Council Member Edward Pollard announced the establishment of the new Food Insecurity Board, which was approved by a unanimous vote by Houston City Council.
The Houston Food Insecurity Board will be an effective and comprehensive approach to addressing the issue of food insecurity by providing policy suggestions, guidance, and best practices to policymakers.
Over 738,000 Houstonians have little to no access to healthy food, and 360,000 children in Harris County are experiencing food insecurity. This includes over 500,000 Houstonians living in “food deserts” with little to no access to healthy food. Because of the pandemic, the Houston Food Bank distributes 1,000,000 pounds of food per day, compared to 450,000 pounds a day before COVID-19. After Winter Storm Uri, this number spiked to 1,200,000 pounds of food per day as mass distributions took place in worship spaces, schools, and parking lots throughout the city.
“Over the past year and a half, I have all been involved in numerous food distribution drives. I am continuously in awe of how many people wait for hours for basic food items. This drove me to find solutions to the food needs of our city and issues related to the root cause,” Pollard said. “In collaboration with the Minaret Foundation, I learned that Houston was one of the only major cities in the country that did not have a Food Insecurity Board. As such, my office worked diligently in order to create this board before the new year so we could begin 2022 ensuring that this issue would be a top priority at city hall.”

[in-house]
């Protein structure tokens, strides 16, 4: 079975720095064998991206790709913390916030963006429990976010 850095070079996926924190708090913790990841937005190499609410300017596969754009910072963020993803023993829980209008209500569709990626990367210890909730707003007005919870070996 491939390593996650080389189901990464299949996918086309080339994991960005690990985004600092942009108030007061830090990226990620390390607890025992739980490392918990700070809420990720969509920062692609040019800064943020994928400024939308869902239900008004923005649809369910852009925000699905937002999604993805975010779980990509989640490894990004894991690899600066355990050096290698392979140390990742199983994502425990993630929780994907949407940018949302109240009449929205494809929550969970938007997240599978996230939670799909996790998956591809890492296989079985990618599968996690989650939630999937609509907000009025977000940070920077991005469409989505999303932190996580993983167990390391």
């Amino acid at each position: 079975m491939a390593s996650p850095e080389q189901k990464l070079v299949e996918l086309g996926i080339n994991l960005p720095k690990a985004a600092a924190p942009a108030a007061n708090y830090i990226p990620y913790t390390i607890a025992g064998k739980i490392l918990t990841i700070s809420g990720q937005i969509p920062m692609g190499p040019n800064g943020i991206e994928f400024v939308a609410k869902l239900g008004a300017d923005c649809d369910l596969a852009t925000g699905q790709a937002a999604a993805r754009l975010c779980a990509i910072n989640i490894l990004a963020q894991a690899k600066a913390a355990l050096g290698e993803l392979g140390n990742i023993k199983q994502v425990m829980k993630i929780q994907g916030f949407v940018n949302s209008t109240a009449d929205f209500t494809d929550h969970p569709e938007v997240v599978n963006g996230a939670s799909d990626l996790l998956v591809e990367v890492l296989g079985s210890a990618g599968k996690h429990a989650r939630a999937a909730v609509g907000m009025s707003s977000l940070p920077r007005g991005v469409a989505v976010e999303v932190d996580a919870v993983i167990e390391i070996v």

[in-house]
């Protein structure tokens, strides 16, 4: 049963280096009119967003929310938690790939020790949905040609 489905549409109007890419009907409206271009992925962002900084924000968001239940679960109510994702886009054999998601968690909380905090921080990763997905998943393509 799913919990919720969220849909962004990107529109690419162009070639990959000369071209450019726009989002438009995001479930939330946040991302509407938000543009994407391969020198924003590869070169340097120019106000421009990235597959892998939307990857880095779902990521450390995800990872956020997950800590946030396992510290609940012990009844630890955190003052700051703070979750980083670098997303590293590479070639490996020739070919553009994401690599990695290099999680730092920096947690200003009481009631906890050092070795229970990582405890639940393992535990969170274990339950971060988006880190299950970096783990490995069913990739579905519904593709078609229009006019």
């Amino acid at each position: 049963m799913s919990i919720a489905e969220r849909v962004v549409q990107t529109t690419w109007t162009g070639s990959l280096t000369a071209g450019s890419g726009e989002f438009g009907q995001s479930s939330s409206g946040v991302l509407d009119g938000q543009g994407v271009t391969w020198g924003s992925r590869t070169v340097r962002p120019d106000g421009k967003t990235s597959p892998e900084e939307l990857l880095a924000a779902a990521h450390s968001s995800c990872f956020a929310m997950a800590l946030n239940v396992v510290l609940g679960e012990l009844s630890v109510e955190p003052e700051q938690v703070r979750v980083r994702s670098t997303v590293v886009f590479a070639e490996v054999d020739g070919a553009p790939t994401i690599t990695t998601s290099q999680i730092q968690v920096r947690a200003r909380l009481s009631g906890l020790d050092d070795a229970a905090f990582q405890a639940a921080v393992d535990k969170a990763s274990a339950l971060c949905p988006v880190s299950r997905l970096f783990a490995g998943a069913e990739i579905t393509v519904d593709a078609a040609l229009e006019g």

The Food Insecurity Board will consist of 19 members, who will each serve one-year terms, with the first term expiring on January 2, 2023. The members include:
Shariq Abdul Ghani (Chair of the Board), Valhalla Clack, Billyssia Pierce, Gabrielle S. Dirden, Warren B. Luckett, Kandace Cooks, Charmaine A. LeBlanc, Sandra Rodríguez, Vipin Kumar, Zahoor A. Gire, Rudy Rasmus, Kathy Flanagan-Payton, Megan Hoag, Shannon G. Strother, Nipa Kamdar, Katherine H. Byers, Daphne C. Hernandez, Tanweer Kaleemullah, and Lisa Helfman.
Within the first two years, the Food Insecurity Board is expected to focus on key food, nutrition, and agriculture policy issues and opportunities that are affected by government and legislation; create recommended policy priorities that best suit the needs of Houston, with an emphasis on community food security; and educate the public and policymakers about food system.